Speech-language pathologists treat a wide variety of communication and swallowing disorders. We provide both inpatient and outpatient speech therapy services to patients of all ages.
Speech pathologists (SLP) hold at least a master’s degree and are certified by the American Speech-Language-Hearing Association. A speech pathologist can be trained to work in a medical setting (such as a hospital, nursing home, or rehabilitation center), or in the academic setting, (the school system or at the collegiate level).
If you suffer from speech or swallowing concerns, talk to your doctor for more information about speech therapy at Winneshiek Medical Center.
Swallowing Disorders (Dysphagia)
Difficulties swallowing (also called dysphagia) can have a significant impact on daily life and may occur for many reasons. Symptoms of dysphagia can include coughing or gagging when eating or drinking, a feeling of food getting stuck, pain while swallowing, drooling, and unintended weightloss among other symptoms. Of greatest concern is the risk of choking or that food or drink may enter the airway (aspiration) placing a person at risk of developing pneumonia.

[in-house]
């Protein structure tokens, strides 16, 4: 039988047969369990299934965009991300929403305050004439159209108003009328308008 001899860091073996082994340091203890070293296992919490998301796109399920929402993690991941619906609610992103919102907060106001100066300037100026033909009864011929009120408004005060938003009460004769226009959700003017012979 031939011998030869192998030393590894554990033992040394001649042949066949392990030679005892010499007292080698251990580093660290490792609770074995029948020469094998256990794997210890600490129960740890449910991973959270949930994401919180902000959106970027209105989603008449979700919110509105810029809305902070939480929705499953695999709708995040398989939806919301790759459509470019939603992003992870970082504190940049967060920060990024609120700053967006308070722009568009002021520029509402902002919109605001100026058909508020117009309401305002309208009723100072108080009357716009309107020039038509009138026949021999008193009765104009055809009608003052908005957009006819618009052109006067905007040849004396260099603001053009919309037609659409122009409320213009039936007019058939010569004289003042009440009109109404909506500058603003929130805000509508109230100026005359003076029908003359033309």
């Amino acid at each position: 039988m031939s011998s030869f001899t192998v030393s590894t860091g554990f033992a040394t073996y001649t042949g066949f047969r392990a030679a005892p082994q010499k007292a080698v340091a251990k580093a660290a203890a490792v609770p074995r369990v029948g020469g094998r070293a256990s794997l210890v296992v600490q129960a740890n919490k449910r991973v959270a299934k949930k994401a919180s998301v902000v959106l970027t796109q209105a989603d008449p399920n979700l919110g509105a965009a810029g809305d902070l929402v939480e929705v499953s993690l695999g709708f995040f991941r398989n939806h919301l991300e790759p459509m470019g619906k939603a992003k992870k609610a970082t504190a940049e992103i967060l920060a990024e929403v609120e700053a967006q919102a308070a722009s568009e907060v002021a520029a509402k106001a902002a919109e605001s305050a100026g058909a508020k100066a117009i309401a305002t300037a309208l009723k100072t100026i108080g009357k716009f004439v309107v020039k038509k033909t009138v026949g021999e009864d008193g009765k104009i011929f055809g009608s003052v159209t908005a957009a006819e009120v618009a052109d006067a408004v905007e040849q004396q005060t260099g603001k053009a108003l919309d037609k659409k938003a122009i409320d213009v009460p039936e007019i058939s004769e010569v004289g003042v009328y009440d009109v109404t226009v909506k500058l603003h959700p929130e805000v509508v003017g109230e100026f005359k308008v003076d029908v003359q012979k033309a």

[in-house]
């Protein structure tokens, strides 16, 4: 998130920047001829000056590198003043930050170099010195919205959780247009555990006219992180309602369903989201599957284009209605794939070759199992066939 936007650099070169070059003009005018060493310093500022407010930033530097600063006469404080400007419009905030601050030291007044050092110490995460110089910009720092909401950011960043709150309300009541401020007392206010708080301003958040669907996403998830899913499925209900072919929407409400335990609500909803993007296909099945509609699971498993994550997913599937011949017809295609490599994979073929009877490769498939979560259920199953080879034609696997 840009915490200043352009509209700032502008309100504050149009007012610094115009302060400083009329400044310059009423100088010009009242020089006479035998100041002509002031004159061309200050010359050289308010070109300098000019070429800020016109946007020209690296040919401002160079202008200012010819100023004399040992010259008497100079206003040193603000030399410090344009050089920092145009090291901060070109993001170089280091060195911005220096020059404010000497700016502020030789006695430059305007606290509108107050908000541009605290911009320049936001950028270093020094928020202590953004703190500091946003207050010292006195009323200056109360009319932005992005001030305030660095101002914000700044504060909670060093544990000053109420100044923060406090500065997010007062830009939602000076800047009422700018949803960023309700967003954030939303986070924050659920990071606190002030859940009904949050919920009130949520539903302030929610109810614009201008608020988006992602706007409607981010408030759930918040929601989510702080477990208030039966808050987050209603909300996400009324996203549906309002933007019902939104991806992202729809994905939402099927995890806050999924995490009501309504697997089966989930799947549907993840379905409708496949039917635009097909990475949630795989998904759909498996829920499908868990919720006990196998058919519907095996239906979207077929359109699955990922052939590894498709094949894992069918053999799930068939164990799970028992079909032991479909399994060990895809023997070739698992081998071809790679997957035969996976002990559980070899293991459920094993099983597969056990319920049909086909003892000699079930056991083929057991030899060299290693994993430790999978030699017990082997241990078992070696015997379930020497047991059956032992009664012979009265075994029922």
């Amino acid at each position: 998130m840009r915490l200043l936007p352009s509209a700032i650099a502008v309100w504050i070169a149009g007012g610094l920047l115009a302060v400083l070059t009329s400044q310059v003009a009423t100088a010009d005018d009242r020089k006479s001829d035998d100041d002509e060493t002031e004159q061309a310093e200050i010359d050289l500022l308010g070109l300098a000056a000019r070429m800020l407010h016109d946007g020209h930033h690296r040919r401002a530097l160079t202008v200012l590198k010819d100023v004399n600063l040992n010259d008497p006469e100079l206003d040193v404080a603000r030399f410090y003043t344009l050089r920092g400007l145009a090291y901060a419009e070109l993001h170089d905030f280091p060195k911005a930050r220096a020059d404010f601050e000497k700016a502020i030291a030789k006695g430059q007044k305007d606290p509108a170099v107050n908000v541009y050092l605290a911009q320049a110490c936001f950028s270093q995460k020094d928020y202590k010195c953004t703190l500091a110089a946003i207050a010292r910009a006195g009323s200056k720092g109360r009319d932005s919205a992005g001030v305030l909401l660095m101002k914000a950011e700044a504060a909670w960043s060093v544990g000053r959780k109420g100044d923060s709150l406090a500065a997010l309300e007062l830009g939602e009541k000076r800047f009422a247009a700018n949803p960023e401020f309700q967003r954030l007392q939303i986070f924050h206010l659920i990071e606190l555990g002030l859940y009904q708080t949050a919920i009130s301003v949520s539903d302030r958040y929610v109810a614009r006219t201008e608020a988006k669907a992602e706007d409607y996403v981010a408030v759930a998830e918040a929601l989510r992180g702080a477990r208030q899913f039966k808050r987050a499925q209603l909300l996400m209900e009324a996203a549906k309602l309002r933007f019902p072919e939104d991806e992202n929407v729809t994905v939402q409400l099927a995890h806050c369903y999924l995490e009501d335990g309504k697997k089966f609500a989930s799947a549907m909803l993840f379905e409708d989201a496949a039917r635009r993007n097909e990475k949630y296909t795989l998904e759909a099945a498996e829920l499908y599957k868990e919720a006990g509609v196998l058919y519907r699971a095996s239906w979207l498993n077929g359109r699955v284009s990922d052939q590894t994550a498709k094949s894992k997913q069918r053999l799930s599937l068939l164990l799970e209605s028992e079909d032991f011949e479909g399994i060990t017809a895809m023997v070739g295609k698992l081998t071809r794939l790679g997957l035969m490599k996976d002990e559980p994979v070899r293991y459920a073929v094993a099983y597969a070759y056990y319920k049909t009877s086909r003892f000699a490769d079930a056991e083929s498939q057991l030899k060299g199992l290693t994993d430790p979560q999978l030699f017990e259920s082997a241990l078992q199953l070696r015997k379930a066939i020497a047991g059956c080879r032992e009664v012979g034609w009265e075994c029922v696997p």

Evaluation of swallowing disorders
- Clinical swallow evaluation
- A speech language pathologist will gather information related to your swallow difficulties and other pertinent medical history. They will assess the function of face, mouth, and throat muscles involved in swallowing and will then observe eating and drinking for signs of aspiration or choking.
- Videofluoroscopic Swallow Study (VFSS)/Modified Barium Swallow (MBS)